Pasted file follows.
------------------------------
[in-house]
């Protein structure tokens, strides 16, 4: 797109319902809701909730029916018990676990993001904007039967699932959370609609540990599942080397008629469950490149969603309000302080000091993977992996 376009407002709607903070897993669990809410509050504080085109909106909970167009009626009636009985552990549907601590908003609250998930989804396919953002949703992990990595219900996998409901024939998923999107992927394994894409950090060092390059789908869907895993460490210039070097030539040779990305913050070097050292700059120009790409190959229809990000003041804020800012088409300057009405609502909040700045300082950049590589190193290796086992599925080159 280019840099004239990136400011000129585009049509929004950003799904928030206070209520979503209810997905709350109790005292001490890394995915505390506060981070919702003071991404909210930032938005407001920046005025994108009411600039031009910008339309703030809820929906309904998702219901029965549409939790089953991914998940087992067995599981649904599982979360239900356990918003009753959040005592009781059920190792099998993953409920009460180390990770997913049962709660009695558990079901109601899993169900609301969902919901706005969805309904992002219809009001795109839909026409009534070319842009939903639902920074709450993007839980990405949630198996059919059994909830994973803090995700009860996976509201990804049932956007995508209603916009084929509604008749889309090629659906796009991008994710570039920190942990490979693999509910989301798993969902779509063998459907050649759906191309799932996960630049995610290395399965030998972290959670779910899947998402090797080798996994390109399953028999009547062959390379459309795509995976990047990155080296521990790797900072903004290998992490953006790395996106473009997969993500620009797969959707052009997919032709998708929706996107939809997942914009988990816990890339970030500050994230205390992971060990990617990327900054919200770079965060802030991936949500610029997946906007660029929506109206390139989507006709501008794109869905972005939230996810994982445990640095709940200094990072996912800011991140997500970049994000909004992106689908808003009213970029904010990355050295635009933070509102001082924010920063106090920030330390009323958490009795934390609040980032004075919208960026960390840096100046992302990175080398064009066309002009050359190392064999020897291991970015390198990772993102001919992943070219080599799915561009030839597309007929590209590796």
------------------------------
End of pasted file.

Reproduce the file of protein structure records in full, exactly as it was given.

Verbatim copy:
[in-house]
């Protein structure tokens, strides 16, 4: 797109319902809701909730029916018990676990993001904007039967699932959370609609540990599942080397008629469950490149969603309000302080000091993977992996 376009407002709607903070897993669990809410509050504080085109909106909970167009009626009636009985552990549907601590908003609250998930989804396919953002949703992990990595219900996998409901024939998923999107992927394994894409950090060092390059789908869907895993460490210039070097030539040779990305913050070097050292700059120009790409190959229809990000003041804020800012088409300057009405609502909040700045300082950049590589190193290796086992599925080159 280019840099004239990136400011000129585009049509929004950003799904928030206070209520979503209810997905709350109790005292001490890394995915505390506060981070919702003071991404909210930032938005407001920046005025994108009411600039031009910008339309703030809820929906309904998702219901029965549409939790089953991914998940087992067995599981649904599982979360239900356990918003009753959040005592009781059920190792099998993953409920009460180390990770997913049962709660009695558990079901109601899993169900609301969902919901706005969805309904992002219809009001795109839909026409009534070319842009939903639902920074709450993007839980990405949630198996059919059994909830994973803090995700009860996976509201990804049932956007995508209603916009084929509604008749889309090629659906796009991008994710570039920190942990490979693999509910989301798993969902779509063998459907050649759906191309799932996960630049995610290395399965030998972290959670779910899947998402090797080798996994390109399953028999009547062959390379459309795509995976990047990155080296521990790797900072903004290998992490953006790395996106473009997969993500620009797969959707052009997919032709998708929706996107939809997942914009988990816990890339970030500050994230205390992971060990990617990327900054919200770079965060802030991936949500610029997946906007660029929506109206390139989507006709501008794109869905972005939230996810994982445990640095709940200094990072996912800011991140997500970049994000909004992106689908808003009213970029904010990355050295635009933070509102001082924010920063106090920030330390009323958490009795934390609040980032004075919208960026960390840096100046992302990175080398064009066309002009050359190392064999020897291991970015390198990772993102001919992943070219080599799915561009030839597309007929590209590796």